• In line with the Finance Act passed last year, the carbon tax will be increased by another €7.50 this year to €41 per tonne – and will rise by the same amount in every budget until the year 2029. This will push up the cost of petrol, diesel and home heating fuels. A 60-litre tank of diesel will increase by €1.48 from October 13 and a similar tank of petrol by €1.28.

  • All other fuels will go up from May 2022 with an estimated €19.40 on a 1,000-litre tank of home heating oil. Mr Donohoe is resisting pressure from some in Fine Gael to scrap the planned increase over fears about its impact on home heating costs. The funds raised from the increase will go towards funding an increase in the fuel allowance as well as programmes aimed at reducing the State’s overall carbon footprint.

  • In Labours alternative Budget, they propose to give households a refundable carbon tax credit worth €200 along with a €5 per week increase in the fuel allowance.

Housing:

  • There will be no tax breaks for downsizers designed to free up the supply of homes. Finance Minister Paschal Donohoe blocked efforts by Housing Minister Darragh O’Brien to introduce a number of incentives for people to downsize — also known as rightsizing — from larger three to four-bedroom homes to apartments in order to free up supply for young families.
  • Mr O’Brien also wanted to extend the Help to Buy scheme to first-time buyers who would bring derelict homes back into use. However, this was blocked by Mr Donohoe and the Department of Finance over fears it would dilute the overall impact of the tax relief of up to €30,000 for people buying their first home.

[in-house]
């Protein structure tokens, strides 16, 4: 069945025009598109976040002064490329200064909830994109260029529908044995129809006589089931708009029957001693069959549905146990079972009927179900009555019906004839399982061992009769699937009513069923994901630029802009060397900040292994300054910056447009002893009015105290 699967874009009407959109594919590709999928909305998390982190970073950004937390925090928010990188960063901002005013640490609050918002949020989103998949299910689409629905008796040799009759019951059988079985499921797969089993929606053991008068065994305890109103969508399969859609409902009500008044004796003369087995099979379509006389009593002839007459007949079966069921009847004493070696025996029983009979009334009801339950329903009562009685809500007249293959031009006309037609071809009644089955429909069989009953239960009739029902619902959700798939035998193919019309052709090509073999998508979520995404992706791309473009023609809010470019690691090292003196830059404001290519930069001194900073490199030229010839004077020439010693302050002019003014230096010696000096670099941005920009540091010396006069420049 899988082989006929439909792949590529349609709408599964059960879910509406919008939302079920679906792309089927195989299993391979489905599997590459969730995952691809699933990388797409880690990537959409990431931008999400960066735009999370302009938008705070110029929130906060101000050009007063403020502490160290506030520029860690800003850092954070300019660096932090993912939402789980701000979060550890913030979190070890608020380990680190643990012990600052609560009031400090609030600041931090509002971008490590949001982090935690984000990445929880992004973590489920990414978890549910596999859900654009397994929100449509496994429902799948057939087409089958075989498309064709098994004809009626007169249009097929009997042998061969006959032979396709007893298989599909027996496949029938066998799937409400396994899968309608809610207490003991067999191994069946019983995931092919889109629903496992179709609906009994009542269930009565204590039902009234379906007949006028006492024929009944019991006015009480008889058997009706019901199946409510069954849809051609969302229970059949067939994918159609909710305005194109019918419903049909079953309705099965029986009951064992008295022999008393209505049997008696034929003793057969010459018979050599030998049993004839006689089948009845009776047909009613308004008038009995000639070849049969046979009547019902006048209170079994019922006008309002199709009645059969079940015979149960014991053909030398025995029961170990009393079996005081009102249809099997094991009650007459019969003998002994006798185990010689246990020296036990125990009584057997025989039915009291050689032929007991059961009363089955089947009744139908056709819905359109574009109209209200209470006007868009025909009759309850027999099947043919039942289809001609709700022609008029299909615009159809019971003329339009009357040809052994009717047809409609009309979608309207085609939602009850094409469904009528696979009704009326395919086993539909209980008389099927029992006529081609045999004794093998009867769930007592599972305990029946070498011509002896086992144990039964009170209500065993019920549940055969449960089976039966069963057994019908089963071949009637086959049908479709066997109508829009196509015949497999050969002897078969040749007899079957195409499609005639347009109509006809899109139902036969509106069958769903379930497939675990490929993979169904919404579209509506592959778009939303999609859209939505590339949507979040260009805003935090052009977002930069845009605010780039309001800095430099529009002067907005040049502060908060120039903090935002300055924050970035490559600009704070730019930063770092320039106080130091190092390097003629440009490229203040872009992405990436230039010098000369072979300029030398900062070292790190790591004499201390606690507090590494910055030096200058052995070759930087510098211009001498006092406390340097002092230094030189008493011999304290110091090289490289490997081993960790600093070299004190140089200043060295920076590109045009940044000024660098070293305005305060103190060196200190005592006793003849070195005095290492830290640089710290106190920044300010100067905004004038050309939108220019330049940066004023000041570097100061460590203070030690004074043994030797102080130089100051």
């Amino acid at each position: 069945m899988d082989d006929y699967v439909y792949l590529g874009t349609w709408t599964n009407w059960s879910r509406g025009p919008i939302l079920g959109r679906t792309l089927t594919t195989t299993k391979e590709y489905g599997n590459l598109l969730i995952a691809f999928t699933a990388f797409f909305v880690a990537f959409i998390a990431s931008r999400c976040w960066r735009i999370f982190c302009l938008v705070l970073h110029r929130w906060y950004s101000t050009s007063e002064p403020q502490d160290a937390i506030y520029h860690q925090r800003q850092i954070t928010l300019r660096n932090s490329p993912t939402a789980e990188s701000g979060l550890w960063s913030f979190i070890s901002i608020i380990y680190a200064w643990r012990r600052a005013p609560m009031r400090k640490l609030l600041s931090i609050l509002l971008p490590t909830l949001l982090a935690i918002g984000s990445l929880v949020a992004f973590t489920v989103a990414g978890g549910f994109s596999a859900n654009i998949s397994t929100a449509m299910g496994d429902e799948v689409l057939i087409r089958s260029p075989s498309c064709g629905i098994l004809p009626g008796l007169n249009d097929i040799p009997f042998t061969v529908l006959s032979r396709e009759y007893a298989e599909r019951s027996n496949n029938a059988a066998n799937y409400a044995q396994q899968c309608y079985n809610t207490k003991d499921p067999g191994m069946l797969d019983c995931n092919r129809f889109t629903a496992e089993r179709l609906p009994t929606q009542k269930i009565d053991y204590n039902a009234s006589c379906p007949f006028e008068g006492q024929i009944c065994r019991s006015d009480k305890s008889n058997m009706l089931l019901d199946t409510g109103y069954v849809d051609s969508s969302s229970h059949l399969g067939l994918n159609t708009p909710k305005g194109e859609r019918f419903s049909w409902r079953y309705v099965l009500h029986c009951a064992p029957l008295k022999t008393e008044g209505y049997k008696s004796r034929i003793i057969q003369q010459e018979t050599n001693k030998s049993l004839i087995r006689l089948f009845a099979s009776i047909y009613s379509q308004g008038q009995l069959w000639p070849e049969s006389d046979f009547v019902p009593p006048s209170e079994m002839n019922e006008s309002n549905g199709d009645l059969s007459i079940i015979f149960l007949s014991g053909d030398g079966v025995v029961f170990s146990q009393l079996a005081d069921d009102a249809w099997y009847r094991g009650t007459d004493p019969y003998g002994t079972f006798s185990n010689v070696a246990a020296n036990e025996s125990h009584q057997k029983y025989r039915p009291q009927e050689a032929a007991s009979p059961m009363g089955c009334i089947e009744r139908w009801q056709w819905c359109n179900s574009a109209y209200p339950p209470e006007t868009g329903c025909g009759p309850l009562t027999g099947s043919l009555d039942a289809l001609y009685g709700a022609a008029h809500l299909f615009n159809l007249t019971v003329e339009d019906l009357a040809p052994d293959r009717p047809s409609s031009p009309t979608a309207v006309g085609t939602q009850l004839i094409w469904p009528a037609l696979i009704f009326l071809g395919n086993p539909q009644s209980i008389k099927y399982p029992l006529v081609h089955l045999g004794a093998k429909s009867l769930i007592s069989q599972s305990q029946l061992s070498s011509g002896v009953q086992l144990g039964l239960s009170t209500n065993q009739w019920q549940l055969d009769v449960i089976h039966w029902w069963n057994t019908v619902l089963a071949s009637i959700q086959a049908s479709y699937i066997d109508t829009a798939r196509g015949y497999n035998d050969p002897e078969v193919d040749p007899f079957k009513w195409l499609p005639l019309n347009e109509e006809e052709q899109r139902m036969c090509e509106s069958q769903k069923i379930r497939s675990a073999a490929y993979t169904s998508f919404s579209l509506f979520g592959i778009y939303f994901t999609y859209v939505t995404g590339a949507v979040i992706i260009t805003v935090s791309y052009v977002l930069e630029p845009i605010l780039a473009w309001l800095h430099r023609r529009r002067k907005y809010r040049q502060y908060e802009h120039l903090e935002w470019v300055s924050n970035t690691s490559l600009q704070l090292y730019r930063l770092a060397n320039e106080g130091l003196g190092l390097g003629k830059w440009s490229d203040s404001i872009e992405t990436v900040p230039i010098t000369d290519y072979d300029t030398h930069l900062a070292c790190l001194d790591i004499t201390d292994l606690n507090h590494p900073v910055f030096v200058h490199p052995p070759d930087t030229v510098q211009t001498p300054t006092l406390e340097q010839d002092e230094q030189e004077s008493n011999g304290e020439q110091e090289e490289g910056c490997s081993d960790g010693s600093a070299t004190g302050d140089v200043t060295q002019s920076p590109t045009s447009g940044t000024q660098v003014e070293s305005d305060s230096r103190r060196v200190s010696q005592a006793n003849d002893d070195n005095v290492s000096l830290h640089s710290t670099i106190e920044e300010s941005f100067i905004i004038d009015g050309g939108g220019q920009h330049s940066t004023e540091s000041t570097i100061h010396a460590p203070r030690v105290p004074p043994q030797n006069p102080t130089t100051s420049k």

• In their alternative Budget, Sinn Féin proposed also proposed the abolition of the Help to Buy Scheme to fund the phasing out of the local property tax.

Rainy Day fund/Pandemic Bonus:

  • Public Expenditure Minister Michael McGrath has said there is no plan to announce a pandemic bonus, in the form of a Bank Holiday or a voucher, on Budget Day.

Pensions and social welfare:

  • An increase in the weekly State pension, which is currently €248.30, has been all but confirmed after two budgets without any increase. But there is much debate among Fine Gael and Fianna Fáil TDs about how much it should go up by. An increase of at least €5 seems likely, but there are calls from some TDs in the two main coalition parties to increase it by €10. Fianna Fáil rebel John McGuinness has gone so far as to suggest it should be raised by €20 in this budget and subsequent ones in the coming years.

  • Mr McGrath and Social Protection Minister Heather Humphreys are examining possible increases in other social welfare rates. Green Party minister Joe O’Brien has suggested the core rate should rise from €203 to €245 on a gradual basis, starting in this budget.

  • At the very least, rising energy bills are expected to lead to an increase in the weekly fuel allowance which is currently paid at €28 per week for 28 weeks of the year. An increase of at least €5 has been mooted, but there has also been some discussion around widening eligibility.

  • In their alternative Budget, Sinn Féin proposed a €5 increase in the State pension. Labour are calling for a €7.50 increase. And in Labour’s alternative Budget, they propose an expansion of the means test to cover an extra 100,000 households on social welfare payments.

Old Reliables

  • No new impositions on drink, either off-sales or on.
  • Cigarettes likely to be lightly taxed, if at all, because of a perceived tipping point in revenues.